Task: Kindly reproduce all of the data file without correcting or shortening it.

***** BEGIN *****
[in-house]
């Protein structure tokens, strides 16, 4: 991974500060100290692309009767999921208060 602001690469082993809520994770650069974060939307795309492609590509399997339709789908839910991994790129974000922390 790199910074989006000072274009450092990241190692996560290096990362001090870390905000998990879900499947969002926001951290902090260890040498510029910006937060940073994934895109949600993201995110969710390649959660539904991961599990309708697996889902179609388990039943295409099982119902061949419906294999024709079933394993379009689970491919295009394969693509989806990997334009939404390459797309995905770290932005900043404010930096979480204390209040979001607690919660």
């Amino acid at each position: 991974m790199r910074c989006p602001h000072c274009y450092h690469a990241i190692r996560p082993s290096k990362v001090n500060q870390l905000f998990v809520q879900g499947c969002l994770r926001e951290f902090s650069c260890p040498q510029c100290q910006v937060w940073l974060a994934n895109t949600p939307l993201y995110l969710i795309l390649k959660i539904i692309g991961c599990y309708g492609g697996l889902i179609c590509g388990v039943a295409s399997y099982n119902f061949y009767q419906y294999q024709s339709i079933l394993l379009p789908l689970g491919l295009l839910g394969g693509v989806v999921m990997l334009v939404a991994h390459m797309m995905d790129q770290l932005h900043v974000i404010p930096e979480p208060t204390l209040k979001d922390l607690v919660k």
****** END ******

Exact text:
[in-house]
């Protein structure tokens, strides 16, 4: 991974500060100290692309009767999921208060 602001690469082993809520994770650069974060939307795309492609590509399997339709789908839910991994790129974000922390 790199910074989006000072274009450092990241190692996560290096990362001090870390905000998990879900499947969002926001951290902090260890040498510029910006937060940073994934895109949600993201995110969710390649959660539904991961599990309708697996889902179609388990039943295409099982119902061949419906294999024709079933394993379009689970491919295009394969693509989806990997334009939404390459797309995905770290932005900043404010930096979480204390209040979001607690919660």
């Amino acid at each position: 991974m790199r910074c989006p602001h000072c274009y450092h690469a990241i190692r996560p082993s290096k990362v001090n500060q870390l905000f998990v809520q879900g499947c969002l994770r926001e951290f902090s650069c260890p040498q510029c100290q910006v937060w940073l974060a994934n895109t949600p939307l993201y995110l969710i795309l390649k959660i539904i692309g991961c599990y309708g492609g697996l889902i179609c590509g388990v039943a295409s399997y099982n119902f061949y009767q419906y294999q024709s339709i079933l394993l379009p789908l689970g491919l295009l839910g394969g693509v989806v999921m990997l334009v939404a991994h390459m797309m995905d790129q770290l932005h900043v974000i404010p930096e979480p208060t204390l209040k979001d922390l607690v919660k």